In the Cloud
Migrating systems to the cloud in the age of COVID and climate change has several advantages.
- Julien Victor
- October 2020
COVID-19 hasn't slowed down insurance companies. They've been able to have their employees access their systems from home and continue to work as before. That's not surprising since most insurers were already supporting remote access. So when insurers' home offices are hit by future natural disasters intensified by climate change, such as more intense hurricanes, tornadoes or floods, it's very likely they will be able to keep functioning smoothly.
Even though insurers have kept their internal systems accessible during the pandemic, there's still a strong case for migrating key systems to the cloud when they're being updated. While that's particularly true for ceded reinsurance management systems, it also applies to all insurance software.
Insurance executives have traditionally resisted letting a third party store their data. But as hosted systems have gained in popularity, that concern has lessened.
There are several key reasons why moving to the cloud is an ideal way to go in today's business and technical environment:
Simpler access, better security. In noncloud systems, the task of securing and maintaining users' access to multiple on-premise applications is very complex and can be daunting for some IT teams. Furthermore, adding an extra layer of security for remote access to those applications, such as a VPN, can slow down connection and make the user experience stressful. Such measures aren't needed to assure a high level of security with a cloud system. Cloud-based systems are natively designed to simplify secure users' access to hosted solutions.
By having different providers host different solutions, the insurer divides risk and responsibility into smaller pieces. A smaller IT workforce can make sure that the remaining internal systems are always up and running. Also, hosted solutions should incorporate the combined security demands of all the provider's clients. Combining those safeguards results in greater security.
The vendor of a cloud system should run penetration tests every two or three months to ensure there are no gaps that a hacker can penetrate. An insurer with billions of dollars in premiums may have hundreds or even thousands of pieces of software, and it's not always feasible to regularly test all of their systems.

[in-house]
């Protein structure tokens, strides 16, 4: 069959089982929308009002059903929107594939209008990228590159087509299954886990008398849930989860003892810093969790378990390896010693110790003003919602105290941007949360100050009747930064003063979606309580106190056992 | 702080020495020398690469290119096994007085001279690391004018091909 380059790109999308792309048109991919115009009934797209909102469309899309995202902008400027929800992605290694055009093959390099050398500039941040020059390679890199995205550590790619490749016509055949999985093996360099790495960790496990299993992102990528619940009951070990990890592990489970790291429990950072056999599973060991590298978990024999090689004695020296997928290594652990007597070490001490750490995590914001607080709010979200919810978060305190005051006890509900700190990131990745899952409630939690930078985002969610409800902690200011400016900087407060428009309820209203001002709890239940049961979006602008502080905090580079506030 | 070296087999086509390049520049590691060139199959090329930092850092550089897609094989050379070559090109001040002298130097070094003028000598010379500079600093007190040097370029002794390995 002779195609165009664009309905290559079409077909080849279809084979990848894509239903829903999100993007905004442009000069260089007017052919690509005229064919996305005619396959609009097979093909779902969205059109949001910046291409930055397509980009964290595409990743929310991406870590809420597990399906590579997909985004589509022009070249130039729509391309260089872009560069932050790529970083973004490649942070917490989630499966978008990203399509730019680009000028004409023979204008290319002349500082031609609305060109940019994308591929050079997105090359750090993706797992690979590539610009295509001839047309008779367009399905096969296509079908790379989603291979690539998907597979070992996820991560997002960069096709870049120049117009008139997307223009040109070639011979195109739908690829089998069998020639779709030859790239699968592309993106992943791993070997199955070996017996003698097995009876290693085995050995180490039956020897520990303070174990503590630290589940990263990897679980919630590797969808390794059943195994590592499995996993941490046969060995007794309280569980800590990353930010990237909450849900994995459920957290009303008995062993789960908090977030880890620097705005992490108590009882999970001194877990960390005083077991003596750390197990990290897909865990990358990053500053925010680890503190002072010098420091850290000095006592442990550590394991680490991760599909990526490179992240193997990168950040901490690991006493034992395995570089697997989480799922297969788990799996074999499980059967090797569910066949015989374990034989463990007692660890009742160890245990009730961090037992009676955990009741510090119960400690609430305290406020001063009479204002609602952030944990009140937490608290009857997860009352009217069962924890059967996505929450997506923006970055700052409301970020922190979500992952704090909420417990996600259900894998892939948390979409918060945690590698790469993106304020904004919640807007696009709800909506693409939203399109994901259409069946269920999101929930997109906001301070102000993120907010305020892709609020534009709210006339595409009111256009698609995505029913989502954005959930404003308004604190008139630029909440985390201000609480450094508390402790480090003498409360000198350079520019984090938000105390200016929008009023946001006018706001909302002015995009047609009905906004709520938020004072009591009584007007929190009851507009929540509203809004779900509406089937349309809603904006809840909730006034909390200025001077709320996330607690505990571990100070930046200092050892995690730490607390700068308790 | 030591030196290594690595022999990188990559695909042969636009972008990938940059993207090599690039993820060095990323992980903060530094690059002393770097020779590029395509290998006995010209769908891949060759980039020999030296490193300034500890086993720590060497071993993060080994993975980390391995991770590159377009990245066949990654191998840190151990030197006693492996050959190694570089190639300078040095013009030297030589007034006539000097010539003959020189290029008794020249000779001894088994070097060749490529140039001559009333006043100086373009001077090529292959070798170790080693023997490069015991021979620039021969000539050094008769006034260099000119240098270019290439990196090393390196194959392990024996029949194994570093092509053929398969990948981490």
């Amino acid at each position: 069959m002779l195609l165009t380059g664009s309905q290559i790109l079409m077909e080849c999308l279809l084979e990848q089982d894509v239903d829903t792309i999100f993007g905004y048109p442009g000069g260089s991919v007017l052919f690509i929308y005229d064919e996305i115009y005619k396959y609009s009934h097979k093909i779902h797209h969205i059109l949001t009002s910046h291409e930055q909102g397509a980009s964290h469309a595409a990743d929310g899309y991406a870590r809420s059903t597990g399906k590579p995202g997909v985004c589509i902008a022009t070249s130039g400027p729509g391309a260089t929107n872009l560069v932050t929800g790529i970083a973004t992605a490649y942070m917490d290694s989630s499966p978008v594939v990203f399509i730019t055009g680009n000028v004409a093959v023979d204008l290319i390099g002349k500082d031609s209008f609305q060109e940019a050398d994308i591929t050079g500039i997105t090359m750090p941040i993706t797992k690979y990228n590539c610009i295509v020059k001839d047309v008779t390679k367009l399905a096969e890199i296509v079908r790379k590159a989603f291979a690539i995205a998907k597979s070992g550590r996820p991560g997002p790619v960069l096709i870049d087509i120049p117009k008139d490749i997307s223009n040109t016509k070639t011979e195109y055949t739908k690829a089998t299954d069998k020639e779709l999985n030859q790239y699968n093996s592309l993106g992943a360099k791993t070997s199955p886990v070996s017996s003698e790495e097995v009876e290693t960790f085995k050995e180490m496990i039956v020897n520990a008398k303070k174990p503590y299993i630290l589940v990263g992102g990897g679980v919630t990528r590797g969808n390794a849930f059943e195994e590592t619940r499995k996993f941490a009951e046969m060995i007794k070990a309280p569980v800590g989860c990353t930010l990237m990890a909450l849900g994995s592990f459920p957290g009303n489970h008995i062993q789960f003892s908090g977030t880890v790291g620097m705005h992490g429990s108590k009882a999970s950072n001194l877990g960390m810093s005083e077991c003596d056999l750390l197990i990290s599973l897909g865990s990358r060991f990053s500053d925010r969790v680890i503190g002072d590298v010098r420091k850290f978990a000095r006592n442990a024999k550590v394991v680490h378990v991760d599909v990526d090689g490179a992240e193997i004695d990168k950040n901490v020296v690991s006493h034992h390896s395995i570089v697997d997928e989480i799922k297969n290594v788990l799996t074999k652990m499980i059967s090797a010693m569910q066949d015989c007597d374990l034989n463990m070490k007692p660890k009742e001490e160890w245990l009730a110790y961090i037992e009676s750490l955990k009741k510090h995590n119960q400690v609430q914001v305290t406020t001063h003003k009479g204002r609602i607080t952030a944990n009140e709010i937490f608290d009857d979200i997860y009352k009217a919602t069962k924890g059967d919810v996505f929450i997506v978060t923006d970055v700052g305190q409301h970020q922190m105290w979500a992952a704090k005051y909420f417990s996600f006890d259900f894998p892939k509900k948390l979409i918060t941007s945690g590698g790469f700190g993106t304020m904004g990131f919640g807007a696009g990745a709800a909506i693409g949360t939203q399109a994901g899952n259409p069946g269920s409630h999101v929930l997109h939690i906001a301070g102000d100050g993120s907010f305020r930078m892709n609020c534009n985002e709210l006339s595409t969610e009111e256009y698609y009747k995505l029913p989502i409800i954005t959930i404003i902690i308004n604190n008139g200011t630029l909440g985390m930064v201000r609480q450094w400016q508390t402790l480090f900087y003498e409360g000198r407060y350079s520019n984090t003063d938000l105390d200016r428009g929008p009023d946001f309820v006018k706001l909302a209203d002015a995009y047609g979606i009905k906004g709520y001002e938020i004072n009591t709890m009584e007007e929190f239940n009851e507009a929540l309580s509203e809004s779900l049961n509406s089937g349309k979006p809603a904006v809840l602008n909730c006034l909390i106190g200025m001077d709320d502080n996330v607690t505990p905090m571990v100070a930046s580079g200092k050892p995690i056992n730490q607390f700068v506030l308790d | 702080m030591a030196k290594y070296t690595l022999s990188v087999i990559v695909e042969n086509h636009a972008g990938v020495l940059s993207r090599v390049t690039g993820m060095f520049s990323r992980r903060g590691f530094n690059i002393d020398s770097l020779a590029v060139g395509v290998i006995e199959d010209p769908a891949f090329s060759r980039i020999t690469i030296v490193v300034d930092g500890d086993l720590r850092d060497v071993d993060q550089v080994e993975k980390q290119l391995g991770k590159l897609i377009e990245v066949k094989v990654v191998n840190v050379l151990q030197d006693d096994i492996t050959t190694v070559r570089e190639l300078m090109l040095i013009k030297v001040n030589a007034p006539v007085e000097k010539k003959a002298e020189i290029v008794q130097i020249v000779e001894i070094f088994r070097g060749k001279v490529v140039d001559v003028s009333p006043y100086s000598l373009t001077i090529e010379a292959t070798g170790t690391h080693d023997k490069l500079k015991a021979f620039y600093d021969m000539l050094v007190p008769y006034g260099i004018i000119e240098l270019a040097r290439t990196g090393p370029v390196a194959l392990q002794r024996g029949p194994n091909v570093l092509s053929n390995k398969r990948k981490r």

Vendor cloud insurtech systems all claim they're secure, but when you're looking for a cloud solution, insist on answers to detailed questions. Make the vendor prove that it provides top-notch security.
Lower ongoing costs. Initial installation costs are similar to the cost of a hosted or an internal system. But the ongoing cost of maintenance and updates should be significantly lower for a cloud solution. Insurers don't need to invest in more hardware. It takes advantage of economies of scale because the vendor is taking care of updates and maintenance for many insurers.
The cloud is the wave of the future. Five years ago, few insurers were interested in hosted/cloud solutions. But, today, that's changed completely. More business (and personal) applications are now on the cloud. If you insist on an internal system, you're fighting the trend. With a hosted system, not only do insurers know the cost ahead of time but they also get better security, support and maintenance.
COVID and climate changes are unprecedented global disasters, and it's hard to predict the consequences over the next decade. Both, however, have reinforced the need for insurers to be able to keep running no matter what, and getting on the cloud is a key strategy for greater ongoing resiliency.
Best’s Review contributor Julien Victor is the chief executive officer of reinsurance management systems provider Prima Solutions. He can be reached at email@example.com.